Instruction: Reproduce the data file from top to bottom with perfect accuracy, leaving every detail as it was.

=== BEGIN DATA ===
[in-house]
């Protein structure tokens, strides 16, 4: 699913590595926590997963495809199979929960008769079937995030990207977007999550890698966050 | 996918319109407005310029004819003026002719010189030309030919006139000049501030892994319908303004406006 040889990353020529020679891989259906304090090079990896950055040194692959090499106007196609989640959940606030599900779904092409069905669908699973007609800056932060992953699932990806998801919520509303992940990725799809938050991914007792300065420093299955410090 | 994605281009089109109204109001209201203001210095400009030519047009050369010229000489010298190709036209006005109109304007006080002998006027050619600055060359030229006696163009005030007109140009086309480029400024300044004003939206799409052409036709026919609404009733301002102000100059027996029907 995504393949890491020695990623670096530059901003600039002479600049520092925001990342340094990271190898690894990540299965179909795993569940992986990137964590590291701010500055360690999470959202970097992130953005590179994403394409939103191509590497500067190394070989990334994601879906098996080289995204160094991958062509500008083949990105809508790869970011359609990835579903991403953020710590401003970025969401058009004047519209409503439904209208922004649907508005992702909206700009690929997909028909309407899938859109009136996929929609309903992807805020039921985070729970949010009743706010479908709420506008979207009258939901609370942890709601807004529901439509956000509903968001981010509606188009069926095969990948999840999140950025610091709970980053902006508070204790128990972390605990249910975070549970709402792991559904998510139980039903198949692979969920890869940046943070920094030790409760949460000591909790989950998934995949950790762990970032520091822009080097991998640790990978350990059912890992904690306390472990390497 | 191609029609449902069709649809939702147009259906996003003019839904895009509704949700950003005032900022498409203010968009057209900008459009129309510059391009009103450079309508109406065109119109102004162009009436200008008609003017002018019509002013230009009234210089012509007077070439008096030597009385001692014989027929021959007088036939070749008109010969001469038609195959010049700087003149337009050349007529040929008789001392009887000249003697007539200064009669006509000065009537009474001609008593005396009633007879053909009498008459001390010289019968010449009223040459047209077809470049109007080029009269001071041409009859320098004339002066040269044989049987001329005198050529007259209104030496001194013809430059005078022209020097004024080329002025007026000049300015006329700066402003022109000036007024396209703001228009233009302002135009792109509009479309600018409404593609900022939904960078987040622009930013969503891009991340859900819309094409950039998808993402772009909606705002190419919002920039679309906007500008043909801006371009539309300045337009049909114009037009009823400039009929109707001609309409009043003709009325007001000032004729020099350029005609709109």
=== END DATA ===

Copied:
[in-house]
């Protein structure tokens, strides 16, 4: 699913590595926590997963495809199979929960008769079937995030990207977007999550890698966050 | 996918319109407005310029004819003026002719010189030309030919006139000049501030892994319908303004406006 040889990353020529020679891989259906304090090079990896950055040194692959090499106007196609989640959940606030599900779904092409069905669908699973007609800056932060992953699932990806998801919520509303992940990725799809938050991914007792300065420093299955410090 | 994605281009089109109204109001209201203001210095400009030519047009050369010229000489010298190709036209006005109109304007006080002998006027050619600055060359030229006696163009005030007109140009086309480029400024300044004003939206799409052409036709026919609404009733301002102000100059027996029907 995504393949890491020695990623670096530059901003600039002479600049520092925001990342340094990271190898690894990540299965179909795993569940992986990137964590590291701010500055360690999470959202970097992130953005590179994403394409939103191509590497500067190394070989990334994601879906098996080289995204160094991958062509500008083949990105809508790869970011359609990835579903991403953020710590401003970025969401058009004047519209409503439904209208922004649907508005992702909206700009690929997909028909309407899938859109009136996929929609309903992807805020039921985070729970949010009743706010479908709420506008979207009258939901609370942890709601807004529901439509956000509903968001981010509606188009069926095969990948999840999140950025610091709970980053902006508070204790128990972390605990249910975070549970709402792991559904998510139980039903198949692979969920890869940046943070920094030790409760949460000591909790989950998934995949950790762990970032520091822009080097991998640790990978350990059912890992904690306390472990390497 | 191609029609449902069709649809939702147009259906996003003019839904895009509704949700950003005032900022498409203010968009057209900008459009129309510059391009009103450079309508109406065109119109102004162009009436200008008609003017002018019509002013230009009234210089012509007077070439008096030597009385001692014989027929021959007088036939070749008109010969001469038609195959010049700087003149337009050349007529040929008789001392009887000249003697007539200064009669006509000065009537009474001609008593005396009633007879053909009498008459001390010289019968010449009223040459047209077809470049109007080029009269001071041409009859320098004339002066040269044989049987001329005198050529007259209104030496001194013809430059005078022209020097004024080329002025007026000049300015006329700066402003022109000036007024396209703001228009233009302002135009792109509009479309600018409404593609900022939904960078987040622009930013969503891009991340859900819309094409950039998808993402772009909606705002190419919002920039679309906007500008043909801006371009539309300045337009049909114009037009009823400039009929109707001609309409009043003709009325007001000032004729020099350029005609709109």